I’m Dy­ing Up Here

Jim Car­rey’s dram­edy in the spot­light

Geelong Advertiser - TV Guide - - FRONT PAGE -

“It’s a gritty, be­hind- the- cur­tains look at the light and the dark­ness of the com­edy cir­cuit – delv­ing into the tal­ented yet dam­aged psy­ches of those who stand alone in front of an au­di­ence, des­per­ate for fame and for­tune.”

Cre­ated by Hol­ly­wood fun­ny­man Jim Car­rey, Stan’s new se­ries I’m Dy­ing Up Here is an in­tense new drama in­fused with dark com­edy, set in a fic­tional LA stand- up com­edy club in the 1970s.

Loosely based on Wil­liam Knoedelseder’s non- fic­tion book of the same name, it ex­plores LA’s famed “Golden Age” of stand- up, where com­edy as we know it today was just be­gin­ning to take shape, and the ca­reers of leg­ends such as David Let­ter­man and Jay Leno were about to take off.

The show opens to a co­me­dian pac­ing ner­vously and psych­ing him­self up back­stage – he looks ab­so­lutely ter­ri­fied and on verge of panic at­tack – but then he takes a deep breath and bursts through the cur­tains to mu­sic and ap­plause, as the back­ground song tellingly re­peats, “It ain’t easy”.

This is the Sun­set Strip and we’re at Goldie’s, the most pop­u­lar stand- up club in town, where ev­ery night a group of ded­i­cated wannabe-top- oftheir- game co­me­di­ans wait in the hope of per­form­ing.

But to get a slot, they first have to win over brassy com­edy club owner Goldie ( Melissa Leo,

The Fighter, Pris­on­ers), who men­tors them with a tough- love at­ti­tude.

If she doesn’t like you, you’re screwed, but if she likes you, you get the chance to per­form in the cel­lar and then the main room – un­paid, of course – and if you re­ally im­press her, when you are ready, The Tonight Show beck­ons, and it’s make- or- break time.

As Car­rey ex­plained in a re­cent in­ter­view: “At that time, there was a beam that could cat­a­pult peo­ple to the stars, and that was The Tonight Show. We all came out and gath­ered around the heat of that and were hop­ing for the best.”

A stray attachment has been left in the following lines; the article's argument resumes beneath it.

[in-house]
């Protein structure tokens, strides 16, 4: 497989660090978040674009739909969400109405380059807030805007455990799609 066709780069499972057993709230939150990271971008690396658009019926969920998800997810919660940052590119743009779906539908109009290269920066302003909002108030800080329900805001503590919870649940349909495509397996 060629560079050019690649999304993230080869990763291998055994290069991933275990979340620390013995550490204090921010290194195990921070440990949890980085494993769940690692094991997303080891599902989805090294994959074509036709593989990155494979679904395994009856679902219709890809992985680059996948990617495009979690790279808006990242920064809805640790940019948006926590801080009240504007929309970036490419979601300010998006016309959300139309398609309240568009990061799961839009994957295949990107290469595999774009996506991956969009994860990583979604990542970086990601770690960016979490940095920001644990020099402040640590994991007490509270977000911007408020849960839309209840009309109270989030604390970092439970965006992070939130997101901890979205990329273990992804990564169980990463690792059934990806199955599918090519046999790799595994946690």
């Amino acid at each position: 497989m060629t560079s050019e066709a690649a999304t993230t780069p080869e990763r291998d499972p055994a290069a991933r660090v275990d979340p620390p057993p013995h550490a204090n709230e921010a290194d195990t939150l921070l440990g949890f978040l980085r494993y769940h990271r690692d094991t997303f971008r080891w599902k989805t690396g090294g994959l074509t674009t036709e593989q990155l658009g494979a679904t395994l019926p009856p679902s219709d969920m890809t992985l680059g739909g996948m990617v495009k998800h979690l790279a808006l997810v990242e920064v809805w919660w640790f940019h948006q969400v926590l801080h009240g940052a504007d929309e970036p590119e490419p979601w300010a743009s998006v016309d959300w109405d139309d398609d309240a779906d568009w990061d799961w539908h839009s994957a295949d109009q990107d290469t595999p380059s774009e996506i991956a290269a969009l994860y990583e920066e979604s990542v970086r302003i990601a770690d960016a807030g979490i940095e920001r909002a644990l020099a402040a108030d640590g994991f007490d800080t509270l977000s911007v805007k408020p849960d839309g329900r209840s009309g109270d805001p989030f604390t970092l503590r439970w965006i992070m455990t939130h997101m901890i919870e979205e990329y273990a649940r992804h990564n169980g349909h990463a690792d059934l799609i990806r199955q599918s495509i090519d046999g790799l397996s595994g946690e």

It’s a gritty, be­hind- the­cur­tains look at the light and the dark­ness of the com­edy cir­cuit – delv­ing into the tal­ented yet dam­aged psy­ches of those who stand alone in front of an au­di­ence, des­per­ate for fame and for­tune.

Laugh­ter is like a drug for the comics and I’m Dy­ing Up

Here looks at how they sac­ri­fice ev­ery­thing to get that fix, as well as the agony of defeat they face when a rou­tine bombs.

As one co­me­dian in episode one says: “Some nights you kill, some nights you bomb, and for some rea­son you keep com­ing back” … and that’s to face ruth­less com­pe­ti­tion, crush­ing dis­ap­point­ment and many tears.

The show fea­tures a mix of stel­lar ac­tors in­clud­ing Michael An­garano and W. Earl Brown, and real co­me­di­ans such as Stephen Guar­ino and Ari Graynor, who wrote their own stand- up for au­then­tic­ity – and they cer­tainly bring lots of hu­mour.

Filled with in­tense ( and at times raunchy) drama and laugh- out- loud stand- up com­edy, this stylish show is highly un­likely to fall flat.

I’m Dy­ing Up Here, from June 12 on Stan

Stage death: The cast of Jim Car­rey’s new show I’m Dy­ing Up Here.

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